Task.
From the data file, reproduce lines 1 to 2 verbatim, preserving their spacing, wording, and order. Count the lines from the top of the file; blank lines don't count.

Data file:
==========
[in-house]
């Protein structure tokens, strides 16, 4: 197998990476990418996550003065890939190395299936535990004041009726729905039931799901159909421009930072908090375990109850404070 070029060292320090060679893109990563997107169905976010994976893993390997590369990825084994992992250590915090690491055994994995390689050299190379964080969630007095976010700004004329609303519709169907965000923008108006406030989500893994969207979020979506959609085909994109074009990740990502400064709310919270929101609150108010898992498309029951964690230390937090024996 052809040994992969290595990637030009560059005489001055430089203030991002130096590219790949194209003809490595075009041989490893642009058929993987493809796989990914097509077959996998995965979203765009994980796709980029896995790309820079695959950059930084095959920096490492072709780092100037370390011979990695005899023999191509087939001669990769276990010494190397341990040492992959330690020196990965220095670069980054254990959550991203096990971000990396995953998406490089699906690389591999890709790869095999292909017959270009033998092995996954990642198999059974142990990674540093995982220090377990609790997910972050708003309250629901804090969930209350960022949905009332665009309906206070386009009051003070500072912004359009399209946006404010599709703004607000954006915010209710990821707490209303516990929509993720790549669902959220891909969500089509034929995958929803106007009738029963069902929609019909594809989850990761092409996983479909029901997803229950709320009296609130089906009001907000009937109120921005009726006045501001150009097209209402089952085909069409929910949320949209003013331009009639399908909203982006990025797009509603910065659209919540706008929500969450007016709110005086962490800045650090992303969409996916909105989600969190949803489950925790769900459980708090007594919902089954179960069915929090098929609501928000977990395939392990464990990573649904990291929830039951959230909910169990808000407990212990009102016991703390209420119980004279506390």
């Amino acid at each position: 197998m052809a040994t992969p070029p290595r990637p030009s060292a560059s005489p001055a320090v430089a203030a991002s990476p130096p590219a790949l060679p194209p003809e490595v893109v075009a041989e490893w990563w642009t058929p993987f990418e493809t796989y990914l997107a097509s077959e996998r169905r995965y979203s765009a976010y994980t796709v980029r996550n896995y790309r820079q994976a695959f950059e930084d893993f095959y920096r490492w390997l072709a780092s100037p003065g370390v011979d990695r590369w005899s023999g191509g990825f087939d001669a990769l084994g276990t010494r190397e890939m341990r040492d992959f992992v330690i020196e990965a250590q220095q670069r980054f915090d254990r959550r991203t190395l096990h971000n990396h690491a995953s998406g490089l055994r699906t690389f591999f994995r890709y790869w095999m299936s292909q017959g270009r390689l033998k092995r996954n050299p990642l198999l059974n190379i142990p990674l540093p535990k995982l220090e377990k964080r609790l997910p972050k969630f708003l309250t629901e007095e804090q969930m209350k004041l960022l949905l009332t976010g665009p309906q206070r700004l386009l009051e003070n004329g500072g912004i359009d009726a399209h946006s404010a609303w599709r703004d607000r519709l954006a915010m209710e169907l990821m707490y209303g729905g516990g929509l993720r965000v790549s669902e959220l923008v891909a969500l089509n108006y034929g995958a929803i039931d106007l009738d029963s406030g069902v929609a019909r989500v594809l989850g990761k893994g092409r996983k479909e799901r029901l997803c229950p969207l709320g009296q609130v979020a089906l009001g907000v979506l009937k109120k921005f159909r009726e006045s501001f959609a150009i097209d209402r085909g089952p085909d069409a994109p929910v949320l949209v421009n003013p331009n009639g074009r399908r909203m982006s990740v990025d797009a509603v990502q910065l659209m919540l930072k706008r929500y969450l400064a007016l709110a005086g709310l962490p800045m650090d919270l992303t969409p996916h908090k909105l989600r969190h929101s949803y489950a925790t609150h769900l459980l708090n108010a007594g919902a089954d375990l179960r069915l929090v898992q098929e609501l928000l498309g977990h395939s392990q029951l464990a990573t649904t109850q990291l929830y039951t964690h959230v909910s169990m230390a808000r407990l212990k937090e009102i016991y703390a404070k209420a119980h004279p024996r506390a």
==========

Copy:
[in-house]
């Protein structure tokens, strides 16, 4: 197998990476990418996550003065890939190395299936535990004041009726729905039931799901159909421009930072908090375990109850404070 070029060292320090060679893109990563997107169905976010994976893993390997590369990825084994992992250590915090690491055994994995390689050299190379964080969630007095976010700004004329609303519709169907965000923008108006406030989500893994969207979020979506959609085909994109074009990740990502400064709310919270929101609150108010898992498309029951964690230390937090024996 052809040994992969290595990637030009560059005489001055430089203030991002130096590219790949194209003809490595075009041989490893642009058929993987493809796989990914097509077959996998995965979203765009994980796709980029896995790309820079695959950059930084095959920096490492072709780092100037370390011979990695005899023999191509087939001669990769276990010494190397341990040492992959330690020196990965220095670069980054254990959550991203096990971000990396995953998406490089699906690389591999890709790869095999292909017959270009033998092995996954990642198999059974142990990674540093995982220090377990609790997910972050708003309250629901804090969930209350960022949905009332665009309906206070386009009051003070500072912004359009399209946006404010599709703004607000954006915010209710990821707490209303516990929509993720790549669902959220891909969500089509034929995958929803106007009738029963069902929609019909594809989850990761092409996983479909029901997803229950709320009296609130089906009001907000009937109120921005009726006045501001150009097209209402089952085909069409929910949320949209003013331009009639399908909203982006990025797009509603910065659209919540706008929500969450007016709110005086962490800045650090992303969409996916909105989600969190949803489950925790769900459980708090007594919902089954179960069915929090098929609501928000977990395939392990464990990573649904990291929830039951959230909910169990808000407990212990009102016991703390209420119980004279506390």